been such men, as, for example, Rudolf Gneist, whose great work on English Constitutional Law and History has become a classic. But, as a rule, there is among text writers on this branch of law and among the eminent jurists who have hitherto been connected with international tribunals much "provincialism in thought and conception," if the phrase may be allowed, and to overcome it the future jurists who shall take part in international contests before the high tribunal of the nations will require to be more thoroughly grounded in the history and evolution of law in general and in the study of comparative law, both private and public, in particular, than their predecessors have been. In this connection it is not too much to hope that the unifying influence of an international tribunal will eventually exercise a good effect in promoting the solution of various perplexing problems on the private side of international law, or what is known as "conflict of laws."
Having indicated some directions in which the growth of international law will be likely to be promoted by the tribunal, the question suggests itself whether the jurisdiction of the international court will eventually be enlarged beyond the scope at present contemplated by the Convention of The Hague. Will the time ever come when such a court shall take cognizance of various matters which now lie without the sphere of "business disputes and questions of a juridical nature" and within that of essential interests, honor, race, and religious policies and ideals? The statement, which is sometimes heard, that such will never be the case, does not seem warranted when we regard the growth of law in general, and indeed the development of this particular branch of it, in the past, but it is safe to say that the time is a long way off; it will depend on many things: the efficiency of the court itself, the continued growth of neutral rights, the increasing necessity for preserving international peace, and the infinite forces which have tended to widen the jurisdiction of municipal law.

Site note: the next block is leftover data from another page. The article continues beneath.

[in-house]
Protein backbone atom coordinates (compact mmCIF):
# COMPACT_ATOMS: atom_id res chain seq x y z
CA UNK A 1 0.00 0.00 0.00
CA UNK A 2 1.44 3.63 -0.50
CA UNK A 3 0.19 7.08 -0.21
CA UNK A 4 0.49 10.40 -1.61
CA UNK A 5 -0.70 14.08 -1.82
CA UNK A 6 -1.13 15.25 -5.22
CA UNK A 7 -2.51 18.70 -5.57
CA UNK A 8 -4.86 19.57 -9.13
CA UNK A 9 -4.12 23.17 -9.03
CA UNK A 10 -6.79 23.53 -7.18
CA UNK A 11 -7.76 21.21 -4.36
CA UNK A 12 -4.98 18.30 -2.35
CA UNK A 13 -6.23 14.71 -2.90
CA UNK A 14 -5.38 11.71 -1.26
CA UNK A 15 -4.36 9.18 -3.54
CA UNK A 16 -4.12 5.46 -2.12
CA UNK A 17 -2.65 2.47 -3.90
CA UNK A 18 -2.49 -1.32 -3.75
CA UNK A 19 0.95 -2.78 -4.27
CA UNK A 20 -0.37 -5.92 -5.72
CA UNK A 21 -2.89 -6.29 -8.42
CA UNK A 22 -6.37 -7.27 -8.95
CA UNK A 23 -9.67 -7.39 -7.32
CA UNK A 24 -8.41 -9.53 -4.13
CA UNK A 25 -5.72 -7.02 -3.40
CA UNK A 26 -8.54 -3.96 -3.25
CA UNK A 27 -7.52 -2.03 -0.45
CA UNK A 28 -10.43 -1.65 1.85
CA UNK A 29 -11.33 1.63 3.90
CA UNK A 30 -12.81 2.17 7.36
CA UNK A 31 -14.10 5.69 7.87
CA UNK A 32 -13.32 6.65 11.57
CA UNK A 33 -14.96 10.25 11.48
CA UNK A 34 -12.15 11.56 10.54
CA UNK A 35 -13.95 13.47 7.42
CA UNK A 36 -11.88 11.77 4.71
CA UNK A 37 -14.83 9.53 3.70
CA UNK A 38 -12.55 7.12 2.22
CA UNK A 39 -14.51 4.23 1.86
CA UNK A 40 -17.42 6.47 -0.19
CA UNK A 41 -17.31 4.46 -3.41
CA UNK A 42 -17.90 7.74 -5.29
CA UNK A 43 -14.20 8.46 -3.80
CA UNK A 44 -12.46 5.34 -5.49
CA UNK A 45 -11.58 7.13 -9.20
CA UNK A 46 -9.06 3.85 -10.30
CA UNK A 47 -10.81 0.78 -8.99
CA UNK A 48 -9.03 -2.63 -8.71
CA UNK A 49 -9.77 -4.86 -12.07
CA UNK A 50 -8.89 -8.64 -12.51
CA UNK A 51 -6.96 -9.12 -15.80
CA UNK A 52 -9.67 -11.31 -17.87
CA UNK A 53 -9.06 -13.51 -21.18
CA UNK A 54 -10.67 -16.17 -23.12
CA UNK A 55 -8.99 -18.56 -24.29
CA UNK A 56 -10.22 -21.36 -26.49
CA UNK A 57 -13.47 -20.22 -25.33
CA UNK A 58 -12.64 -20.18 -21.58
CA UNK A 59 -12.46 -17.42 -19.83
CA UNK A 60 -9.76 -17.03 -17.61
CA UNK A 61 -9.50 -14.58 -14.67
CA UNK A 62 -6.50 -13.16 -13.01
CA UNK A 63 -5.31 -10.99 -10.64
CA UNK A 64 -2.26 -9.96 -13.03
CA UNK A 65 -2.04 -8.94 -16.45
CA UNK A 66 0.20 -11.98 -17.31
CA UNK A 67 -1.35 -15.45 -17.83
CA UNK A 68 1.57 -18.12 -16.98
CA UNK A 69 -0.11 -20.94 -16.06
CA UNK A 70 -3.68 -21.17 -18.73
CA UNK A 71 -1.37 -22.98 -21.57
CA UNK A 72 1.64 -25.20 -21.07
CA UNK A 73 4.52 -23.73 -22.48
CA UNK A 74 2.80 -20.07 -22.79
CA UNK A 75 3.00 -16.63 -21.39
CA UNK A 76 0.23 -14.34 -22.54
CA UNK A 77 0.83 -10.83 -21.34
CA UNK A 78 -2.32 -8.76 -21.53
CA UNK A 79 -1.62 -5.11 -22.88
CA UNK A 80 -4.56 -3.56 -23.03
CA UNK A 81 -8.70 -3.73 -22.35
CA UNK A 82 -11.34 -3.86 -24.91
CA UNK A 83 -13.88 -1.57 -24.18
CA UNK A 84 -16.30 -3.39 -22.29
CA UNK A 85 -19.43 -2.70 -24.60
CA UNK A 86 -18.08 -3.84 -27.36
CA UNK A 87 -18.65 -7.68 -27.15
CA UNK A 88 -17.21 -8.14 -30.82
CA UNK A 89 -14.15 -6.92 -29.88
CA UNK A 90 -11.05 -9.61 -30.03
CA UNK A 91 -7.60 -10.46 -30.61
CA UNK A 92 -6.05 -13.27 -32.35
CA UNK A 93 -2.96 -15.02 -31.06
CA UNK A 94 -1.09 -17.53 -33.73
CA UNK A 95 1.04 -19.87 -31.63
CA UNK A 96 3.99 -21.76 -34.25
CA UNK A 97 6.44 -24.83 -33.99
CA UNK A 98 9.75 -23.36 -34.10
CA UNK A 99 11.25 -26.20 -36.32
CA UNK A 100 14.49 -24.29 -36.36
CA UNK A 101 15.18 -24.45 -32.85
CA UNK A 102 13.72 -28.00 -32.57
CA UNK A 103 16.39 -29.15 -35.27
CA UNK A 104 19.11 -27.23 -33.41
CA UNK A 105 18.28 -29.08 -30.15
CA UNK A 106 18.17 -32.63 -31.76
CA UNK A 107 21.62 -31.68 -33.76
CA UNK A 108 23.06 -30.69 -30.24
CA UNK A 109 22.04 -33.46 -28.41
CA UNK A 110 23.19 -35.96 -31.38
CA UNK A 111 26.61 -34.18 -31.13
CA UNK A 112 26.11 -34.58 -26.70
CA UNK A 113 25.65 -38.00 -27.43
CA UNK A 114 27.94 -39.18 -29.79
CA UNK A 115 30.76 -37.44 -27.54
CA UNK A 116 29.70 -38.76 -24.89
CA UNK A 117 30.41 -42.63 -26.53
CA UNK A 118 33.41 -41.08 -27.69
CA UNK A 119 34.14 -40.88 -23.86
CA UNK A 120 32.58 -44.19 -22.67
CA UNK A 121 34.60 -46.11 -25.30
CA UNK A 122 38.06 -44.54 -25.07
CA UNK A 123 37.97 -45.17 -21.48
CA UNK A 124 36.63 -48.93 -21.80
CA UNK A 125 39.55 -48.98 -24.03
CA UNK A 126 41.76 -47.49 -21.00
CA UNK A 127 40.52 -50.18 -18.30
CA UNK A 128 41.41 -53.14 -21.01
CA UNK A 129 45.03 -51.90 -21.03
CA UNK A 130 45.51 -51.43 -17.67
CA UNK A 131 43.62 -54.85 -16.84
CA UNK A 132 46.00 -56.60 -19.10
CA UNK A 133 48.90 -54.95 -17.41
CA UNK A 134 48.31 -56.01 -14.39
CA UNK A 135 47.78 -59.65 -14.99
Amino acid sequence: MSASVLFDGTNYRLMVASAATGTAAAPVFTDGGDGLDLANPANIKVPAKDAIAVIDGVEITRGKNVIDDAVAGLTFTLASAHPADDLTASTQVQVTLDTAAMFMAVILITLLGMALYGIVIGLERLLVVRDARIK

In the growth of systems of "National Law" there has been evolved from small beginnings an ever-widening jurisdiction. Impartial courts have inspired confidence which stimulated individuals to seek their aid, and this has reacted to extend their jurisdiction, until now the most intimate and complex relations between individuals, at one time wholly without their sphere, are in these days submitted as a matter of course to judicial settlement. Even questions of individual honor are settled according to the well-developed
- As evidence of increased attention to this matter in Germany, see Wertheim, Wörterbuch des Englischen Rechts.
- See Le Droit de la Paix, by M. Descamps.
- In contradistinction to "International Law."